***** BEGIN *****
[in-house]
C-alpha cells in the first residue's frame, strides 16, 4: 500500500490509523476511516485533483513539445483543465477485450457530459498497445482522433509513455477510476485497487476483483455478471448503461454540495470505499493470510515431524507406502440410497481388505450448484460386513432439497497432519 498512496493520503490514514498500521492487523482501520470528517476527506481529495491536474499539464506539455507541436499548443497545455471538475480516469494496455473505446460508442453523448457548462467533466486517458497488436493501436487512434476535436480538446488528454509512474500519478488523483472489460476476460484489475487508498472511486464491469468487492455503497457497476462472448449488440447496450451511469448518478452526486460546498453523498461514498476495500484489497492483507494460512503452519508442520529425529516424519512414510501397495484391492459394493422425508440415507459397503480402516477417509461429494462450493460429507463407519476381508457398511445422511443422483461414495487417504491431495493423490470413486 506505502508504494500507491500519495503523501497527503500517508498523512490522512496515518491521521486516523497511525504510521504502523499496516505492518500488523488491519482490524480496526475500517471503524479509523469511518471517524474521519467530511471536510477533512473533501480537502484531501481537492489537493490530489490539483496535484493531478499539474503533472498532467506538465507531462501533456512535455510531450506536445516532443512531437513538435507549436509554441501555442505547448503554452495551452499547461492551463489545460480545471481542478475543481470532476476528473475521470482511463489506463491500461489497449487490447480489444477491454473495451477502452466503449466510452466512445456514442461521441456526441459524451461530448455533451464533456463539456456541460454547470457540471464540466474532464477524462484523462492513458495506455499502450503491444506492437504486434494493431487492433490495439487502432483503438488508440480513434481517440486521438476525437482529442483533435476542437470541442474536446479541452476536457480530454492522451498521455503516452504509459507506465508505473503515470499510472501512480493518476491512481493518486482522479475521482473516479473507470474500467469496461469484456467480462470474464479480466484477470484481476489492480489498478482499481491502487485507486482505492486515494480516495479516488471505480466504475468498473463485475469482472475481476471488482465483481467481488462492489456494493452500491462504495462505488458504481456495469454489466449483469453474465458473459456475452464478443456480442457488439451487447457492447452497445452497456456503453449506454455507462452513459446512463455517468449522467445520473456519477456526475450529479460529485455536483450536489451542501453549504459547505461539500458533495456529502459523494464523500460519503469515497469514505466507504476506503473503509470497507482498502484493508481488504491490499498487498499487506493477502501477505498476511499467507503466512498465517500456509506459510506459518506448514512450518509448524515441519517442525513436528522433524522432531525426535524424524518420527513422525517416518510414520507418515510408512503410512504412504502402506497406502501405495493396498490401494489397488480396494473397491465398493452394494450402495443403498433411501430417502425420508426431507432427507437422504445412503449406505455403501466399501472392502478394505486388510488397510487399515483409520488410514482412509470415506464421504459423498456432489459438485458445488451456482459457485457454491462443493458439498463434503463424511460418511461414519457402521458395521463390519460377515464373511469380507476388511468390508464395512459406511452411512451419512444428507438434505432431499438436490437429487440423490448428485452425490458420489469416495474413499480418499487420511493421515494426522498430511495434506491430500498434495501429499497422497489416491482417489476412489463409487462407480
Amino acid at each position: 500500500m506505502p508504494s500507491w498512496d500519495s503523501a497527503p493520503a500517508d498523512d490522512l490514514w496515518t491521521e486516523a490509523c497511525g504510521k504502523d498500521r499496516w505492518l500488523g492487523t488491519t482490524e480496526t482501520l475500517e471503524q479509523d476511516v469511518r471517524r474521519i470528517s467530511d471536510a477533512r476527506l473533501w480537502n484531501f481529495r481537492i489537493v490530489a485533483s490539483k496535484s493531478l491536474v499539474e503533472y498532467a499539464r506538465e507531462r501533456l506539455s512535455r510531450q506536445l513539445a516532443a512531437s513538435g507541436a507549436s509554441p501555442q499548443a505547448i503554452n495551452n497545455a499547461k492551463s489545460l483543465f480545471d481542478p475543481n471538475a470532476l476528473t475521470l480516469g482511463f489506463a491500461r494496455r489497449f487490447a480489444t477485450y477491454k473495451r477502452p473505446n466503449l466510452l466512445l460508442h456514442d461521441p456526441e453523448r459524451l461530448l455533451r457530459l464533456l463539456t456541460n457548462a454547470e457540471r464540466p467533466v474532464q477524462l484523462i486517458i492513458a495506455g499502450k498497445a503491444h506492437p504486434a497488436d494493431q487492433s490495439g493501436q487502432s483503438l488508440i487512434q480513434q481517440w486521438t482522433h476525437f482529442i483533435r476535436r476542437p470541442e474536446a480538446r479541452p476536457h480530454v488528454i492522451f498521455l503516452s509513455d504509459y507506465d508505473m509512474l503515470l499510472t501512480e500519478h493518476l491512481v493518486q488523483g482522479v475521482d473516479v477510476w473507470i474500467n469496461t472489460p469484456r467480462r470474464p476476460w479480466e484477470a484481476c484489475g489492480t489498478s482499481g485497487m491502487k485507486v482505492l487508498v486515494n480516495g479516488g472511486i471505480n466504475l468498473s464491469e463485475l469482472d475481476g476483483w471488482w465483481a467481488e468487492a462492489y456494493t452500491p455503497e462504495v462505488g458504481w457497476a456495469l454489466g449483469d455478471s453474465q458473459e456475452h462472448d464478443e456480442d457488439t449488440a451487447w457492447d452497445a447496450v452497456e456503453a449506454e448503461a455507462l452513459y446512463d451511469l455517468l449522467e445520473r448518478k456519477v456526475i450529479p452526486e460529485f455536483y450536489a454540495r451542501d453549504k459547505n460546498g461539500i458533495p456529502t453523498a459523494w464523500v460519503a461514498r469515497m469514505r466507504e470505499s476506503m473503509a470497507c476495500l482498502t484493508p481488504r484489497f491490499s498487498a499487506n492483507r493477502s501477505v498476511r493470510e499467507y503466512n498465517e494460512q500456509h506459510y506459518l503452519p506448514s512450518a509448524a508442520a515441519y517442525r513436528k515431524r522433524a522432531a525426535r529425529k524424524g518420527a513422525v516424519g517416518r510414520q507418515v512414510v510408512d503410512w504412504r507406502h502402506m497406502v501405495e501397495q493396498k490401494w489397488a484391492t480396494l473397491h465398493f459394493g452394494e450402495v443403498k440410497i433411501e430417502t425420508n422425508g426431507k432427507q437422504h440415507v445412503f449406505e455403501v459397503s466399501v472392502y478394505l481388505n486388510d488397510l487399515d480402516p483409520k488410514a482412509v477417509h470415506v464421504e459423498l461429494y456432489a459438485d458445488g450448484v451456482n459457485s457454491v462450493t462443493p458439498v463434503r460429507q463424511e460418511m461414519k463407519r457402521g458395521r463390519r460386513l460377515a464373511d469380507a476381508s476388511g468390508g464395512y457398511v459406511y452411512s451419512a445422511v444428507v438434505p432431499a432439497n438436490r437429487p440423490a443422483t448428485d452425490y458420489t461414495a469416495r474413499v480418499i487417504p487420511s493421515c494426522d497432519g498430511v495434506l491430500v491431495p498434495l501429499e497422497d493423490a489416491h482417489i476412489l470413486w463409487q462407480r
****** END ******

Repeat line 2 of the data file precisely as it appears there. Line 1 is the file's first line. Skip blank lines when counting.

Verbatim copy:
C-alpha cells in the first residue's frame, strides 16, 4: 500500500490509523476511516485533483513539445483543465477485450457530459498497445482522433509513455477510476485497487476483483455478471448503461454540495470505499493470510515431524507406502440410497481388505450448484460386513432439497497432519 498512496493520503490514514498500521492487523482501520470528517476527506481529495491536474499539464506539455507541436499548443497545455471538475480516469494496455473505446460508442453523448457548462467533466486517458497488436493501436487512434476535436480538446488528454509512474500519478488523483472489460476476460484489475487508498472511486464491469468487492455503497457497476462472448449488440447496450451511469448518478452526486460546498453523498461514498476495500484489497492483507494460512503452519508442520529425529516424519512414510501397495484391492459394493422425508440415507459397503480402516477417509461429494462450493460429507463407519476381508457398511445422511443422483461414495487417504491431495493423490470413486 506505502508504494500507491500519495503523501497527503500517508498523512490522512496515518491521521486516523497511525504510521504502523499496516505492518500488523488491519482490524480496526475500517471503524479509523469511518471517524474521519467530511471536510477533512473533501480537502484531501481537492489537493490530489490539483496535484493531478499539474503533472498532467506538465507531462501533456512535455510531450506536445516532443512531437513538435507549436509554441501555442505547448503554452495551452499547461492551463489545460480545471481542478475543481470532476476528473475521470482511463489506463491500461489497449487490447480489444477491454473495451477502452466503449466510452466512445456514442461521441456526441459524451461530448455533451464533456463539456456541460454547470457540471464540466474532464477524462484523462492513458495506455499502450503491444506492437504486434494493431487492433490495439487502432483503438488508440480513434481517440486521438476525437482529442483533435476542437470541442474536446479541452476536457480530454492522451498521455503516452504509459507506465508505473503515470499510472501512480493518476491512481493518486482522479475521482473516479473507470474500467469496461469484456467480462470474464479480466484477470484481476489492480489498478482499481491502487485507486482505492486515494480516495479516488471505480466504475468498473463485475469482472475481476471488482465483481467481488462492489456494493452500491462504495462505488458504481456495469454489466449483469453474465458473459456475452464478443456480442457488439451487447457492447452497445452497456456503453449506454455507462452513459446512463455517468449522467445520473456519477456526475450529479460529485455536483450536489451542501453549504459547505461539500458533495456529502459523494464523500460519503469515497469514505466507504476506503473503509470497507482498502484493508481488504491490499498487498499487506493477502501477505498476511499467507503466512498465517500456509506459510506459518506448514512450518509448524515441519517442525513436528522433524522432531525426535524424524518420527513422525517416518510414520507418515510408512503410512504412504502402506497406502501405495493396498490401494489397488480396494473397491465398493452394494450402495443403498433411501430417502425420508426431507432427507437422504445412503449406505455403501466399501472392502478394505486388510488397510487399515483409520488410514482412509470415506464421504459423498456432489459438485458445488451456482459457485457454491462443493458439498463434503463424511460418511461414519457402521458395521463390519460377515464373511469380507476388511468390508464395512459406511452411512451419512444428507438434505432431499438436490437429487440423490448428485452425490458420489469416495474413499480418499487420511493421515494426522498430511495434506491430500498434495501429499497422497489416491482417489476412489463409487462407480